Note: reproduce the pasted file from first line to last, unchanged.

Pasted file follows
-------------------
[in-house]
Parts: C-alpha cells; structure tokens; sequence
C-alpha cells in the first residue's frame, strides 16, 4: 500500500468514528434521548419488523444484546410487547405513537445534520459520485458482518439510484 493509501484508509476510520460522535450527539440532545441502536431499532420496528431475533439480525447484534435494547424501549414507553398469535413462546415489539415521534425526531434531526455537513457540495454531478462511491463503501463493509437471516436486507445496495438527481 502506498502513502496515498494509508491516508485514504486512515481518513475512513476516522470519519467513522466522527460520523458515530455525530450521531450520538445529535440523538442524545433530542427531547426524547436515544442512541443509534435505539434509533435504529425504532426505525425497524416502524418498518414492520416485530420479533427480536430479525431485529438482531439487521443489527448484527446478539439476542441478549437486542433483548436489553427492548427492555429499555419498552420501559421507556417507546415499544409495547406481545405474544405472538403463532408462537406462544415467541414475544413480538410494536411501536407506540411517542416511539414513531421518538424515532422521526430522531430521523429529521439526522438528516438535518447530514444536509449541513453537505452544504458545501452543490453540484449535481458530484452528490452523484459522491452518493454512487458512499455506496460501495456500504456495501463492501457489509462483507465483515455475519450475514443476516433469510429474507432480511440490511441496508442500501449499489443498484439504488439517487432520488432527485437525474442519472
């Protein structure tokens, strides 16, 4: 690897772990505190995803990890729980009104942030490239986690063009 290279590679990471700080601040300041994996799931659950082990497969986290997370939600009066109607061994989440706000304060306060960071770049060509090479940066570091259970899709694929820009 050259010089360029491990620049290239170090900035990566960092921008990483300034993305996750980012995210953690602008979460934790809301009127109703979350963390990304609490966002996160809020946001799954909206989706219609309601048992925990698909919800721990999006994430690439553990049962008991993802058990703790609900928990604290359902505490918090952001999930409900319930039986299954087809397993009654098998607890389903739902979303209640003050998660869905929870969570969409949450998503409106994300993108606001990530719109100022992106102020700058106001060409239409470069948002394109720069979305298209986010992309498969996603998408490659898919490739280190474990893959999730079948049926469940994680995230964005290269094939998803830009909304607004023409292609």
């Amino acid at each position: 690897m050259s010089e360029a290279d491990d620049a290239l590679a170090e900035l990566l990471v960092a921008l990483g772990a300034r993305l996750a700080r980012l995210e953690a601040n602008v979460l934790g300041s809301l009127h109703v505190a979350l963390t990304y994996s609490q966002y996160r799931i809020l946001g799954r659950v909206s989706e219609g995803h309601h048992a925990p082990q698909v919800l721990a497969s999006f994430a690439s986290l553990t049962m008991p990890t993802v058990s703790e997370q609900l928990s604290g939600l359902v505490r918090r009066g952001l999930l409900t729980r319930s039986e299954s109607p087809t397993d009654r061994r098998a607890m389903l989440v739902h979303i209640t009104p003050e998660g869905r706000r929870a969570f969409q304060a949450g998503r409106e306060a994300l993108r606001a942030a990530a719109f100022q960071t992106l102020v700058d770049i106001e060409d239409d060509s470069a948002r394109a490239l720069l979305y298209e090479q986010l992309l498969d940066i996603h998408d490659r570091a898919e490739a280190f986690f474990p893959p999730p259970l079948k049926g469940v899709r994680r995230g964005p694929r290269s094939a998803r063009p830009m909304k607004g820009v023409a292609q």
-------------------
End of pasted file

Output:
[in-house]
Parts: C-alpha cells; structure tokens; sequence
C-alpha cells in the first residue's frame, strides 16, 4: 500500500468514528434521548419488523444484546410487547405513537445534520459520485458482518439510484 493509501484508509476510520460522535450527539440532545441502536431499532420496528431475533439480525447484534435494547424501549414507553398469535413462546415489539415521534425526531434531526455537513457540495454531478462511491463503501463493509437471516436486507445496495438527481 502506498502513502496515498494509508491516508485514504486512515481518513475512513476516522470519519467513522466522527460520523458515530455525530450521531450520538445529535440523538442524545433530542427531547426524547436515544442512541443509534435505539434509533435504529425504532426505525425497524416502524418498518414492520416485530420479533427480536430479525431485529438482531439487521443489527448484527446478539439476542441478549437486542433483548436489553427492548427492555429499555419498552420501559421507556417507546415499544409495547406481545405474544405472538403463532408462537406462544415467541414475544413480538410494536411501536407506540411517542416511539414513531421518538424515532422521526430522531430521523429529521439526522438528516438535518447530514444536509449541513453537505452544504458545501452543490453540484449535481458530484452528490452523484459522491452518493454512487458512499455506496460501495456500504456495501463492501457489509462483507465483515455475519450475514443476516433469510429474507432480511440490511441496508442500501449499489443498484439504488439517487432520488432527485437525474442519472
């Protein structure tokens, strides 16, 4: 690897772990505190995803990890729980009104942030490239986690063009 290279590679990471700080601040300041994996799931659950082990497969986290997370939600009066109607061994989440706000304060306060960071770049060509090479940066570091259970899709694929820009 050259010089360029491990620049290239170090900035990566960092921008990483300034993305996750980012995210953690602008979460934790809301009127109703979350963390990304609490966002996160809020946001799954909206989706219609309601048992925990698909919800721990999006994430690439553990049962008991993802058990703790609900928990604290359902505490918090952001999930409900319930039986299954087809397993009654098998607890389903739902979303209640003050998660869905929870969570969409949450998503409106994300993108606001990530719109100022992106102020700058106001060409239409470069948002394109720069979305298209986010992309498969996603998408490659898919490739280190474990893959999730079948049926469940994680995230964005290269094939998803830009909304607004023409292609």
């Amino acid at each position: 690897m050259s010089e360029a290279d491990d620049a290239l590679a170090e900035l990566l990471v960092a921008l990483g772990a300034r993305l996750a700080r980012l995210e953690a601040n602008v979460l934790g300041s809301l009127h109703v505190a979350l963390t990304y994996s609490q966002y996160r799931i809020l946001g799954r659950v909206s989706e219609g995803h309601h048992a925990p082990q698909v919800l721990a497969s999006f994430a690439s986290l553990t049962m008991p990890t993802v058990s703790e997370q609900l928990s604290g939600l359902v505490r918090r009066g952001l999930l409900t729980r319930s039986e299954s109607p087809t397993d009654r061994r098998a607890m389903l989440v739902h979303i209640t009104p003050e998660g869905r706000r929870a969570f969409q304060a949450g998503r409106e306060a994300l993108r606001a942030a990530a719109f100022q960071t992106l102020v700058d770049i106001e060409d239409d060509s470069a948002r394109a490239l720069l979305y298209e090479q986010l992309l498969d940066i996603h998408d490659r570091a898919e490739a280190f986690f474990p893959p999730p259970l079948k049926g469940v899709r994680r995230g964005p694929r290269s094939a998803r063009p830009m909304k607004g820009v023409a292609q």